The Minister and the Secretary of State were keen to emphasise on Second Reading that small businesses at least will be reimbursed for 100 per cent. of their direct costs in dealing with maternity pay, paternity pay, adoption pay and so on. That is right, although it does not extend to all businesses. However, there is also a significant indirect cost to businesses. We do not know the size of the cost, but the best guide that we have is in the regulatory impact assessment. New clause 3 would provide a mechanism for regularly assessing that cost and arranging for it to be picked up by the public purse.

I understand that the Carter review of the cost to business of payroll compliance is under way. Perhaps the Minister will tell the House about the progress of that review, or perhaps it is a state secret that will be revealed by the Chancellor on Budget day. Many small businesses

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place a great deal of hope on the outcome of the review. They hope it will lead to a recognition by the Government that as businesses are being asked to do more and more of the state's administrative work in relation to employees, their costs must be reimbursed. Businesses may well be an efficient means of delivering services because they are geared up to administering the work of the welfare state and delivering benefits to employees, but they must be reimbursed.

New clause 4 deals with the resourcing of the Advisory, Conciliation and Arbitration Service. The original scheme for tribunal reform considered by the Government was intended to generate revenue through a system of fees. Under pressure, the Government scrapped that system. Until this evening, I had thought that parts 2 and 3 were intended to reduce the work load of tribunals, so I was a little surprised to hear the Minister say he thought it likely—indeed, I think he said inevitable—that the work load would increase. That makes new clause 4 doubly important because it deals with the adequate resourcing of ACAS in fulfilling its responsibilities under the Bill.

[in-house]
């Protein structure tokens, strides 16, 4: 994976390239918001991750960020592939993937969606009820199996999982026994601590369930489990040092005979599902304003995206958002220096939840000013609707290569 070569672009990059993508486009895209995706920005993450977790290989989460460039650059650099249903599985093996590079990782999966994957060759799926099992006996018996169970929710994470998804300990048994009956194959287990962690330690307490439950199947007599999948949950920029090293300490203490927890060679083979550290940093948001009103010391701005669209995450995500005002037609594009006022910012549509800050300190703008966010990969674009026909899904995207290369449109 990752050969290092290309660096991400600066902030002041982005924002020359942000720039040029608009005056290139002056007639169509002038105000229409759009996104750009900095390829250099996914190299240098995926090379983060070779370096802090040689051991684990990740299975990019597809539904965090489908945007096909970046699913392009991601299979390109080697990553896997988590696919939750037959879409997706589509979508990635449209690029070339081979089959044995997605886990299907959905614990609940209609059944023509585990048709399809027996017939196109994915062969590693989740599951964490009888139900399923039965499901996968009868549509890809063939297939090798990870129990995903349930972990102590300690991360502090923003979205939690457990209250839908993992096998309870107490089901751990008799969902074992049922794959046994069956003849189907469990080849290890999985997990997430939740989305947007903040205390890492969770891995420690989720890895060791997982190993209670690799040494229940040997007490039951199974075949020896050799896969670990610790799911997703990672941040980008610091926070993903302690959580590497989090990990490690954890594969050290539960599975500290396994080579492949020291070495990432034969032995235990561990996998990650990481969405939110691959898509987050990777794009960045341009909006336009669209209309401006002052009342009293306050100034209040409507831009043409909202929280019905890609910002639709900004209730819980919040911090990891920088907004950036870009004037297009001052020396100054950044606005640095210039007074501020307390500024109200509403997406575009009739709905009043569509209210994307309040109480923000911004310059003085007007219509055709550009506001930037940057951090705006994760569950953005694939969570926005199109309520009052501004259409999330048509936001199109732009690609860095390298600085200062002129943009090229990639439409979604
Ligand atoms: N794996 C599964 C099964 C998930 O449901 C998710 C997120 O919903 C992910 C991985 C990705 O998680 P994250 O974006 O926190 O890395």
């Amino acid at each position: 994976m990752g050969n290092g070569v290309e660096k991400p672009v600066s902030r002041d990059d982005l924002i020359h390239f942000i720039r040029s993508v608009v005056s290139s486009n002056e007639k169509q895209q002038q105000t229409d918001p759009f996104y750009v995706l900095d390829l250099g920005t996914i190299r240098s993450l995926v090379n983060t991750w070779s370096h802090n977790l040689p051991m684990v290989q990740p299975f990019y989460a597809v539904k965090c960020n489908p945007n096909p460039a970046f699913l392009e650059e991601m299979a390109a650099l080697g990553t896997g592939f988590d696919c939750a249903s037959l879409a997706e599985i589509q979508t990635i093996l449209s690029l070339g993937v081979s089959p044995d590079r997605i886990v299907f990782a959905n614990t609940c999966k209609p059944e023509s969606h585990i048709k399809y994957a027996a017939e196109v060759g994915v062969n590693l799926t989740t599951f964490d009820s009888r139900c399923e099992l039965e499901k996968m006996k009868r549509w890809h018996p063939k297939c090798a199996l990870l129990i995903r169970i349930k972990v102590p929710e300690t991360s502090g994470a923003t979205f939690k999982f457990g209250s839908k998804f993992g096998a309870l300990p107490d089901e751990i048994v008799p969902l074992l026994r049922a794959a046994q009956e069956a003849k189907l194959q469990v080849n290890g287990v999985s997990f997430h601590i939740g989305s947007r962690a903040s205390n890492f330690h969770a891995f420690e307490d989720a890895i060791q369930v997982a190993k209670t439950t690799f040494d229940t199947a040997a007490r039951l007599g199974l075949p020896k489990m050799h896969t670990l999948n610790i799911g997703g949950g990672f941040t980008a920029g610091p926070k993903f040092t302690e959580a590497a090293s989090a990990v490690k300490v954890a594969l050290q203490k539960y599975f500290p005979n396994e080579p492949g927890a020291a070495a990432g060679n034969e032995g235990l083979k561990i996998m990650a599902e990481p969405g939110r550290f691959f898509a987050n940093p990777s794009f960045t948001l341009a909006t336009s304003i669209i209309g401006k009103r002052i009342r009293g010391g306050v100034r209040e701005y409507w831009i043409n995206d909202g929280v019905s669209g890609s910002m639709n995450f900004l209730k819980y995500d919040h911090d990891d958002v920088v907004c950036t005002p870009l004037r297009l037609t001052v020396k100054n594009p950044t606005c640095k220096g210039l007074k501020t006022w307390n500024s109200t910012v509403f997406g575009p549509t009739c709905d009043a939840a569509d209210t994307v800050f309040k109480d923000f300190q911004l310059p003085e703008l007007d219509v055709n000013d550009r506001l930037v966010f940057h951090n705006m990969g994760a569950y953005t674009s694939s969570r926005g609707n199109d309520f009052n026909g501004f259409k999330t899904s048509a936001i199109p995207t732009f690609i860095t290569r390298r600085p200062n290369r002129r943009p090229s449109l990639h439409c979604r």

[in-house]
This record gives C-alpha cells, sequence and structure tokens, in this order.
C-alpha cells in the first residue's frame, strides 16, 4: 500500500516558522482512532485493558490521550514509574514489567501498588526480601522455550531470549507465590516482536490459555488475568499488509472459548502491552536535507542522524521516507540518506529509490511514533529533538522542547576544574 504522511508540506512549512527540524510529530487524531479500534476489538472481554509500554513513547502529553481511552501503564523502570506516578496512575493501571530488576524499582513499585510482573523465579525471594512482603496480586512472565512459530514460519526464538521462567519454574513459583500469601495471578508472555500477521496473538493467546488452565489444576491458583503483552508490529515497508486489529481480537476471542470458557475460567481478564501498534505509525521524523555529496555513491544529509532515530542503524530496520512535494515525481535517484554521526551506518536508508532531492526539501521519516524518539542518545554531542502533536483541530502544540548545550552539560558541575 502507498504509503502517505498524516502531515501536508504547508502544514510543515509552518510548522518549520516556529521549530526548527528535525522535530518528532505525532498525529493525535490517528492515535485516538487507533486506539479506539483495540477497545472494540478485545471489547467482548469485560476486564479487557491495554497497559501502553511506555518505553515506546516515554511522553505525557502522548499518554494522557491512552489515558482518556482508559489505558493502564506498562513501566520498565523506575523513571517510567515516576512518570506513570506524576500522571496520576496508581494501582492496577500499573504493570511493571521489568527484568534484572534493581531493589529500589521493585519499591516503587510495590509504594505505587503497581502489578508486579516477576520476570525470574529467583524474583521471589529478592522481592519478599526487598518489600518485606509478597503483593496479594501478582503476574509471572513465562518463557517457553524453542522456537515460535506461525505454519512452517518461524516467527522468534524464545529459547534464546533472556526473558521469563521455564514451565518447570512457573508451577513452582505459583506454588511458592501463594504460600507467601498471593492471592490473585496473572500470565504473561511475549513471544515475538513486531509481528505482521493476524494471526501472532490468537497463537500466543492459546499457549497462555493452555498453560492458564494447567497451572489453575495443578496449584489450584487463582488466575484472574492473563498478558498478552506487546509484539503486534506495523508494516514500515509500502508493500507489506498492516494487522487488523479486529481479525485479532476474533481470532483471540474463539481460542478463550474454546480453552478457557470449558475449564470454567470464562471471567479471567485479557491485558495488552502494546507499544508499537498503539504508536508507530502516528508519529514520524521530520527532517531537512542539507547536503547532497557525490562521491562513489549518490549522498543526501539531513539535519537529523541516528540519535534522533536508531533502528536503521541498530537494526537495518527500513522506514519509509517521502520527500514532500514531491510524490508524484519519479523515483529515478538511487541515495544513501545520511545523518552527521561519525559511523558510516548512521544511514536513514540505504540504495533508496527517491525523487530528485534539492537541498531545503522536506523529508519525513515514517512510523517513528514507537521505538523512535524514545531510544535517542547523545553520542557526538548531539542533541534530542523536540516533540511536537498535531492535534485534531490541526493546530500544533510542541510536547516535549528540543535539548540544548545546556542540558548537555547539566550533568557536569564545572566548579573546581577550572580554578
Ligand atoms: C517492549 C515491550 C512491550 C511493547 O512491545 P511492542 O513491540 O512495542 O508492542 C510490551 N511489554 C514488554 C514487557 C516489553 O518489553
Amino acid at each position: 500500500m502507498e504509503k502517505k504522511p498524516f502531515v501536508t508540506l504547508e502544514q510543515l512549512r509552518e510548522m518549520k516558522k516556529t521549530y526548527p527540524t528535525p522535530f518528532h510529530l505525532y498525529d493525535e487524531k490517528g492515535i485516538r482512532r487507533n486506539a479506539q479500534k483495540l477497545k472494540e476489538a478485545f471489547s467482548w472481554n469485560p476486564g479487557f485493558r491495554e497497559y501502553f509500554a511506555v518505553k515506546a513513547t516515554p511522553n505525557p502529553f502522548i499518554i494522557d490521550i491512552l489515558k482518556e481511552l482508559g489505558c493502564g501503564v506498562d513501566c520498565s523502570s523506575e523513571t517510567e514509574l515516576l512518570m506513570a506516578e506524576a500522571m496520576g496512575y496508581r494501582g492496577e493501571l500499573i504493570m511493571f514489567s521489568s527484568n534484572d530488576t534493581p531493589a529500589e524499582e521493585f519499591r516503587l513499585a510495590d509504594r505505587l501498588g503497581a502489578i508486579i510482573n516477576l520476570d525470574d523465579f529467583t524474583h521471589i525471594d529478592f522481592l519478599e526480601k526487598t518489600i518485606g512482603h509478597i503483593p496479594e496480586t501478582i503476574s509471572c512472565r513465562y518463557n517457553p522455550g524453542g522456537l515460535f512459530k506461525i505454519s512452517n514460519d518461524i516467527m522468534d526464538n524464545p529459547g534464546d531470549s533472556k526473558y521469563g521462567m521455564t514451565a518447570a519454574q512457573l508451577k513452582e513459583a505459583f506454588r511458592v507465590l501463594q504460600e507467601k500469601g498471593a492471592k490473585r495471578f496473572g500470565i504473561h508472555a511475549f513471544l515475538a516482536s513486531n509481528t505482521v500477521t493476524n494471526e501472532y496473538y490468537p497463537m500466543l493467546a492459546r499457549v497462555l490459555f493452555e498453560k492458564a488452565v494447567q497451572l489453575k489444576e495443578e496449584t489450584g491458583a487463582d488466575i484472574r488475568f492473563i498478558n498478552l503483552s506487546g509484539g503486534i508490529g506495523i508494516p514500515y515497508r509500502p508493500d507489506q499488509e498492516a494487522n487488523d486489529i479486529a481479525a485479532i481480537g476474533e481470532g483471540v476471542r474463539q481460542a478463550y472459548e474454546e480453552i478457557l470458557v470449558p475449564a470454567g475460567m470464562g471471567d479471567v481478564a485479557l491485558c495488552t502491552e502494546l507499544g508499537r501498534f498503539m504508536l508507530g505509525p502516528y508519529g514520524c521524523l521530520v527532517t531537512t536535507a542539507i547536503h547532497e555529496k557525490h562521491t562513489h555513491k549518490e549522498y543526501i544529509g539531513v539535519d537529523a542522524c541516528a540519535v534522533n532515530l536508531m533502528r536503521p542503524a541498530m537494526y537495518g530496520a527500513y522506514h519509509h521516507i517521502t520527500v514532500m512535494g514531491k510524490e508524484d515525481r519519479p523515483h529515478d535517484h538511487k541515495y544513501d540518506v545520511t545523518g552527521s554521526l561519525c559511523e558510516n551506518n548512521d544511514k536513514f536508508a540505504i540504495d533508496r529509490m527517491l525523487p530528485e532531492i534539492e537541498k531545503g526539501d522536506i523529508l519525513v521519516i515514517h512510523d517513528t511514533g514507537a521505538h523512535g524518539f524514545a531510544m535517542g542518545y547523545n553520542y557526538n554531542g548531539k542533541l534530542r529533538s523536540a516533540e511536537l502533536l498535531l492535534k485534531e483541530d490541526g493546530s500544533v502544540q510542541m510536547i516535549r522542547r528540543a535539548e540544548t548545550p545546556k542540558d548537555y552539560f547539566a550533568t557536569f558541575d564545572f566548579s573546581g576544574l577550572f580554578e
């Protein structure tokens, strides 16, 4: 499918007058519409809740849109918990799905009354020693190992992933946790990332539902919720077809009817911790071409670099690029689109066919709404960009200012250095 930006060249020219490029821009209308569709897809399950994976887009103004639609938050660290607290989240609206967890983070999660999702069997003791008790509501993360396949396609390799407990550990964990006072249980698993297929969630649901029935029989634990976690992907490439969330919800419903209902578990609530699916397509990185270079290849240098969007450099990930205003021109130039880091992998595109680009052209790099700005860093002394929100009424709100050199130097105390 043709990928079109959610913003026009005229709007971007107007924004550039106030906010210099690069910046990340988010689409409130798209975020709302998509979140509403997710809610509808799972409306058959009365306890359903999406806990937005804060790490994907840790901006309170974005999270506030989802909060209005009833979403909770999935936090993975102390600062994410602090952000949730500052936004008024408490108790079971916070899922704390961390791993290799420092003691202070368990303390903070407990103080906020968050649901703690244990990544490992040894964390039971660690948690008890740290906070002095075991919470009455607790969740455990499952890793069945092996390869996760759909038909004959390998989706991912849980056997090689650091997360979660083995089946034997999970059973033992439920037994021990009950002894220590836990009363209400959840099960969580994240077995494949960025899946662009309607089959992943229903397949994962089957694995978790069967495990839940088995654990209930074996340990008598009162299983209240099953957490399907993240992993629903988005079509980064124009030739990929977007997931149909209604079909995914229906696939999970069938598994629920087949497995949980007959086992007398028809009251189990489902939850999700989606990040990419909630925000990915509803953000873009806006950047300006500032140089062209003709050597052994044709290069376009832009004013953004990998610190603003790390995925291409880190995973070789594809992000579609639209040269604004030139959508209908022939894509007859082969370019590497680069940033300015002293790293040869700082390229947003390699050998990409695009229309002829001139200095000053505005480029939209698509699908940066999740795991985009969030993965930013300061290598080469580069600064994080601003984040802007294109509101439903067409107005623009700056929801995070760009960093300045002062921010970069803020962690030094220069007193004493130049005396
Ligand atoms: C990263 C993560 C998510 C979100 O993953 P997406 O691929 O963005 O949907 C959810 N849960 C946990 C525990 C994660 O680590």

It is apparent to everyone that if the Bill is successful in reducing the burden on tribunals by diverting cases away, an additional burden may fall on ACAS. We probed the Minister on this matter but did not get a satisfactory answer. The new clause would require the Secretary of State to undertake a formal assessment of the resourcing requirements of ACAS before implementing parts 2 and 3. One of the many matters on which Members on both sides of the House have agreed during the proceedings on the Bill is that ACAS has a vital role, and it is essential that it is properly resourced to perform that role.

In Committee, we merrily talked about conciliation officers being available for this, that and the other, but ACAS is already under great pressure. Whether the work load of tribunals increases or, with a greater number of cases being handled outside the tribunal system, substantially decreases, there is likely to be a significant increase in the demand for ACAS services. I hope that the Minister will enlighten us as to what his Department envisages for the future adequate resourcing of ACAS. How can we ensure that this will not be a half-baked measure and that parts 2 and 3 will not come into force without ACAS having been given sufficient resources to cope with the responsibility placed on it by the Bill?